Sales Development

Whale Hunting Practice #19: Power Your Boat

By December 2, 2009December 29th, 2015No Comments
 In The Whale Hunters analogy, “the boat” represents the team of players you are going to send after a particular whale prospect.  The boat is populated by management [leaders choose who will be involved from various departments or divisions] and directed by sales, either the shaman or a harpooner.  The decision to launch a boat is made deliberately by the management team, because it is expensive to launch a boat, and therefore you need to have a high probability of success.

Big companies are not content to meet only your sales team or “pitch team.”  They want to meet the people who will actually do the work–who will manage your delivery to them, who will handle problems, who will provide training, who will work with their IT team, etc.  Small companies can sell advantages in this process because many big companies sell with an “A” team and deliver with a less-experienced “B” or “C” team.  The team you send will be your “A” team–the people who will lead this project if the sale is made.

So the sales development process for a whale hunting company includes both the sales team and members of the operations team(s).  You may also have people on your boat who are not employees of your company.  Your banker, for example, ready to confirm that you have a line of credit sufficient to ramp up this project.  A strategic ally, such as a staffing firm, ready to confirm that they always provide the additional staff you require when you bring a new project on board.  Your commercial real estate broker, ready to inform your prospect about space available for a project work team or for warehouses, call centers, increased manufacturing capacity, and so forth.  You might consider having a current or past customer whose job was much bigger than your average at the time, ready to discuss how your ramp-up process worked.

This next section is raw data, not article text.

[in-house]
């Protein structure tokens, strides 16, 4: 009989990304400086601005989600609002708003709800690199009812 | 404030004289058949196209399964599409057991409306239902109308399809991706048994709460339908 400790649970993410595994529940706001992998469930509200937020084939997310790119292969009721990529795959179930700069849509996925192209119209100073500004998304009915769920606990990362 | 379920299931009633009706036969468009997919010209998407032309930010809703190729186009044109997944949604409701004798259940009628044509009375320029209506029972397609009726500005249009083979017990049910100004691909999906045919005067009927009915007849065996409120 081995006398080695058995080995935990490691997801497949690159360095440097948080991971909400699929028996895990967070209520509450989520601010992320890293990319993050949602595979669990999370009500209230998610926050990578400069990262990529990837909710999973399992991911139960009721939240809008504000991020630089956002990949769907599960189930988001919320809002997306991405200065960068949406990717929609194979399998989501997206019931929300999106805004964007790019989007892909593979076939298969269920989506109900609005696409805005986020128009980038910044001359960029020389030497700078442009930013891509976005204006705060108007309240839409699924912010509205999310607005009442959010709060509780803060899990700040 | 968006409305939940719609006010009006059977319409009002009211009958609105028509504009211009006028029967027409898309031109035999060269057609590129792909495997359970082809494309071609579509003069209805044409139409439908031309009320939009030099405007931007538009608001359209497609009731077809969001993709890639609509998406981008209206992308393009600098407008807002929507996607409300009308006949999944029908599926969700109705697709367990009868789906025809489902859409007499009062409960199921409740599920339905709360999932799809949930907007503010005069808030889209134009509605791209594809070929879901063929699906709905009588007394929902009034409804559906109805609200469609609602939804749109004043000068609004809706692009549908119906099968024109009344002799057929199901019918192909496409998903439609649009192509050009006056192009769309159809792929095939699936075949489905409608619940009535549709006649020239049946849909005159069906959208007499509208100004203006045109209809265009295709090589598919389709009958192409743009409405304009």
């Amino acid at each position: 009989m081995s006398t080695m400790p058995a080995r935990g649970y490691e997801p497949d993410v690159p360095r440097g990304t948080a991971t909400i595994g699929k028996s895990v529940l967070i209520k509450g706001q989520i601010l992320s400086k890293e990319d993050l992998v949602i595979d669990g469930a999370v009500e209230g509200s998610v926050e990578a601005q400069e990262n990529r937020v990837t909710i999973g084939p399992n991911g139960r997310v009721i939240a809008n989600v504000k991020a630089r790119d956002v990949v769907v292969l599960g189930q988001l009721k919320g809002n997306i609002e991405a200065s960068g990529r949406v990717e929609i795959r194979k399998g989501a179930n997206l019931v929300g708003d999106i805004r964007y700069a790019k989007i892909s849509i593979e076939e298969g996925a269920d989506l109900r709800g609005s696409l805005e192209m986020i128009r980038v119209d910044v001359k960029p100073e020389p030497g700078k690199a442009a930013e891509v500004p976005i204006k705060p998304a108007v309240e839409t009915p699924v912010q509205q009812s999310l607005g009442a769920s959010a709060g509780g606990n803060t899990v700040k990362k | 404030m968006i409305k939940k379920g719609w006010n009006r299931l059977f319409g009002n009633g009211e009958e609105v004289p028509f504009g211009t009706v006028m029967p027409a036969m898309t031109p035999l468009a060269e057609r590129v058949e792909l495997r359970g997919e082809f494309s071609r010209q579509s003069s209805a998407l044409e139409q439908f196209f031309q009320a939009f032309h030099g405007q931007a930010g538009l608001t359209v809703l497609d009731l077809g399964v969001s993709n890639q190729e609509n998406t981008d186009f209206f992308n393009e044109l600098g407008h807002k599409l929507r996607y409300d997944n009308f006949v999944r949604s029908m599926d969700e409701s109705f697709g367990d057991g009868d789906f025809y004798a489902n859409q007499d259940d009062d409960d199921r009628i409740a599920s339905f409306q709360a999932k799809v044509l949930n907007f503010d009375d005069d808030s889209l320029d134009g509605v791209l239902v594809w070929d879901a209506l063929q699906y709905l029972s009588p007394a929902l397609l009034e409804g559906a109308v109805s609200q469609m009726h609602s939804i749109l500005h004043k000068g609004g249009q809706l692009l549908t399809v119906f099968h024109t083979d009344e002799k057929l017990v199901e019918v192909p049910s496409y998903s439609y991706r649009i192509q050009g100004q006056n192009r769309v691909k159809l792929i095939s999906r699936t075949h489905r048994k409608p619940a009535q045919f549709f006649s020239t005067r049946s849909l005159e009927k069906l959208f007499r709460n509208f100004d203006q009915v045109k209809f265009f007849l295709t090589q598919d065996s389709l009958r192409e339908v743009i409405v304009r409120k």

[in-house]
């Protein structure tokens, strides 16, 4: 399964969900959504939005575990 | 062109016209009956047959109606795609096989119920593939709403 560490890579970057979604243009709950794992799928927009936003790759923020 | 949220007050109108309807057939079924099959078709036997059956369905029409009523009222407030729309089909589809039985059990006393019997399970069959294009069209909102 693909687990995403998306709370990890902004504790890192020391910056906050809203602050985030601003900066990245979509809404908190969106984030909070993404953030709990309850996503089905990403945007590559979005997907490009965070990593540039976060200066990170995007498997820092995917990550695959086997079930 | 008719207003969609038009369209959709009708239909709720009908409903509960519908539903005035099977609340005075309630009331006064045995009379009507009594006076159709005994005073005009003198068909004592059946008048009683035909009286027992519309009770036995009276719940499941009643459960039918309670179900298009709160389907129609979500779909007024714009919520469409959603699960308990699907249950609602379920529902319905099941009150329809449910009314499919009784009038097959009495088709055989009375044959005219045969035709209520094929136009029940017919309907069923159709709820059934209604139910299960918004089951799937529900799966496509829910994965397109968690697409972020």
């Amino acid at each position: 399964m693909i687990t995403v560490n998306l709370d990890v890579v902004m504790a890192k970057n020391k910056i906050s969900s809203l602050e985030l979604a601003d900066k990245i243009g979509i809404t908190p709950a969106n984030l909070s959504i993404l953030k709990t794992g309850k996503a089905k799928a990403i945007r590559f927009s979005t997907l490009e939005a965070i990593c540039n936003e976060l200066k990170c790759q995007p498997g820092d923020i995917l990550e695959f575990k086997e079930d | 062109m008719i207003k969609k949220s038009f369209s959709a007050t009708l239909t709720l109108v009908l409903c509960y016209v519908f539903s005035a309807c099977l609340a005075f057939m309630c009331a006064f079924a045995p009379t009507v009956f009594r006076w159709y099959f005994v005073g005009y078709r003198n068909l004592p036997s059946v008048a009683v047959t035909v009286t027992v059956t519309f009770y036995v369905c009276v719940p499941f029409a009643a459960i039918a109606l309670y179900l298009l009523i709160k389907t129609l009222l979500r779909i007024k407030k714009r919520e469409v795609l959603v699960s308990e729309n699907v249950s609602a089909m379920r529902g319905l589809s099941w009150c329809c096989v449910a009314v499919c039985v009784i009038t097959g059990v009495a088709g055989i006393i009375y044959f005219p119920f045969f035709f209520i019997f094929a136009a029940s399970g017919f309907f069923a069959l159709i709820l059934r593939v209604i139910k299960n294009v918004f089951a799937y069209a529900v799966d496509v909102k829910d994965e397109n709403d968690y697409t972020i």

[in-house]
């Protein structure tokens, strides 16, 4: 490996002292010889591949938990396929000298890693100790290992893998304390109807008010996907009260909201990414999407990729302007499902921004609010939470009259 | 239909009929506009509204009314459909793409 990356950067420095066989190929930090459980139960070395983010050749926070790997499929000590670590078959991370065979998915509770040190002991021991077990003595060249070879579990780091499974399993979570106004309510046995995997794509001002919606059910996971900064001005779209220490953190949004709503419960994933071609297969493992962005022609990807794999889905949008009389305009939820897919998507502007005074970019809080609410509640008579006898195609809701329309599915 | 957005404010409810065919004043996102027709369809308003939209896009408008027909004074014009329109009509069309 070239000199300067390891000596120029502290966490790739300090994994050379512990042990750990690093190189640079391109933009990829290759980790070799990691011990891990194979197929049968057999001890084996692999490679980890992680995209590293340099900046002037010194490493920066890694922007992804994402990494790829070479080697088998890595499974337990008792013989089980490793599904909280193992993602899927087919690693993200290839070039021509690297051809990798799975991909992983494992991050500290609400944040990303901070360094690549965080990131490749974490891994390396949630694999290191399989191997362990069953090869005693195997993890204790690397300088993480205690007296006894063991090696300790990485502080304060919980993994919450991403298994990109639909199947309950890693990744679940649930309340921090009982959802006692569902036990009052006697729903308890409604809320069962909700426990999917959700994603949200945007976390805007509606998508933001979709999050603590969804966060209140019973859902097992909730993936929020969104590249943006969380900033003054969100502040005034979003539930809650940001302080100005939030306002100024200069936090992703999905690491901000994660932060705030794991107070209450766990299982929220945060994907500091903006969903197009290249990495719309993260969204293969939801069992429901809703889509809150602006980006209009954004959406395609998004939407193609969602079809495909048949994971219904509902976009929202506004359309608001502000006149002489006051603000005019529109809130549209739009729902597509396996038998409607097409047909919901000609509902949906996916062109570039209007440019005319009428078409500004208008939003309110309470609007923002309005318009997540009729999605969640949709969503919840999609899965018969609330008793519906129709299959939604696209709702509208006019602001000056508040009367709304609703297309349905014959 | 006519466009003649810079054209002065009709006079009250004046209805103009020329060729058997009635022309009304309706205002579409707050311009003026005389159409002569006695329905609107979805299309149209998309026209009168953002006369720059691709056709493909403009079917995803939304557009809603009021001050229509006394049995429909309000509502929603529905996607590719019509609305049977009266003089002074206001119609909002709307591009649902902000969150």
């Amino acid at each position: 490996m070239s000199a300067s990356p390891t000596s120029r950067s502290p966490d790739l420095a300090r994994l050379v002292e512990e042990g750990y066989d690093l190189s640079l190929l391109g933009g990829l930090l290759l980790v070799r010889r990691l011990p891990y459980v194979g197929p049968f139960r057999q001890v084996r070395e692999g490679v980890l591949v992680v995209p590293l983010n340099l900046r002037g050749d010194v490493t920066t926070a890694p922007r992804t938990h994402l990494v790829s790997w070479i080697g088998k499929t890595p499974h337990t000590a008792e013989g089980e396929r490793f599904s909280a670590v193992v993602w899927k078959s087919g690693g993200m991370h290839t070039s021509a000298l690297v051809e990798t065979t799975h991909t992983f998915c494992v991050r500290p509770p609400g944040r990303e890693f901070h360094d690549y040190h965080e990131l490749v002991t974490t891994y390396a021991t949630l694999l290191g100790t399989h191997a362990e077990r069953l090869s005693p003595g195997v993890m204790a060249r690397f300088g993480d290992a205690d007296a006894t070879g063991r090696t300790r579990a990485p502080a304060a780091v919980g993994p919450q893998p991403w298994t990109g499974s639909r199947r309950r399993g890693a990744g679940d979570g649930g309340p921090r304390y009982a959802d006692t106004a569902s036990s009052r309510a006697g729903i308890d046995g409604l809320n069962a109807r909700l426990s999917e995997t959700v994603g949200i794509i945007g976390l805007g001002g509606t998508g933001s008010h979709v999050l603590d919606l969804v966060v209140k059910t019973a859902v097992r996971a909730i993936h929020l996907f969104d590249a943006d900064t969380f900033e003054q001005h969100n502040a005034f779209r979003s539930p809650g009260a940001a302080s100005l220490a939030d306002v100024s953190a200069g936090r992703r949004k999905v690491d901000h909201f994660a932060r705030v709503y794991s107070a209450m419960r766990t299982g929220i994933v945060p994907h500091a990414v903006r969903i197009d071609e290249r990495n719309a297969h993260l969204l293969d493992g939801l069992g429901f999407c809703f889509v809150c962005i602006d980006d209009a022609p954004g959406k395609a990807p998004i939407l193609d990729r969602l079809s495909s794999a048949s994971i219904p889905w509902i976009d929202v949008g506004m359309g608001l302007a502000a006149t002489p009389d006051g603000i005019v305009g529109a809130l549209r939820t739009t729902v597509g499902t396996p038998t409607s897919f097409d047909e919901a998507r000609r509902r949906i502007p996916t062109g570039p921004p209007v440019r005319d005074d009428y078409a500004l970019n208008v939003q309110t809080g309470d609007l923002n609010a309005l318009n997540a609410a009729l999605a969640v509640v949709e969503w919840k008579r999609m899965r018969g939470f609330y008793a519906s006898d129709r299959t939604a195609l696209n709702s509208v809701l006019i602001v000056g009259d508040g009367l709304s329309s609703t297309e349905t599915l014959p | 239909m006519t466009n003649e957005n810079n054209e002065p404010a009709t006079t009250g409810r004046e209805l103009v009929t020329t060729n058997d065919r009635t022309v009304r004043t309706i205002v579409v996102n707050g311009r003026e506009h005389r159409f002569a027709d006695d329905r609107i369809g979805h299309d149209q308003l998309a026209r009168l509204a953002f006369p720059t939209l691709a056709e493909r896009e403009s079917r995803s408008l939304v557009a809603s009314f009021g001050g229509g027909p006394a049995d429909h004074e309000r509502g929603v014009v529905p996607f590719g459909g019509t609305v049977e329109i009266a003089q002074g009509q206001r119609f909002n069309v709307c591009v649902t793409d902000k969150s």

Obviously, all of the people on the boat need to be trained and need to rehearse before the team goes before a client.  That’s the topic of tomorrow’s blog.

Do you engage subject matter experts in your complex sales?  How does that work for you?  We would love to have examples, questions, and comments.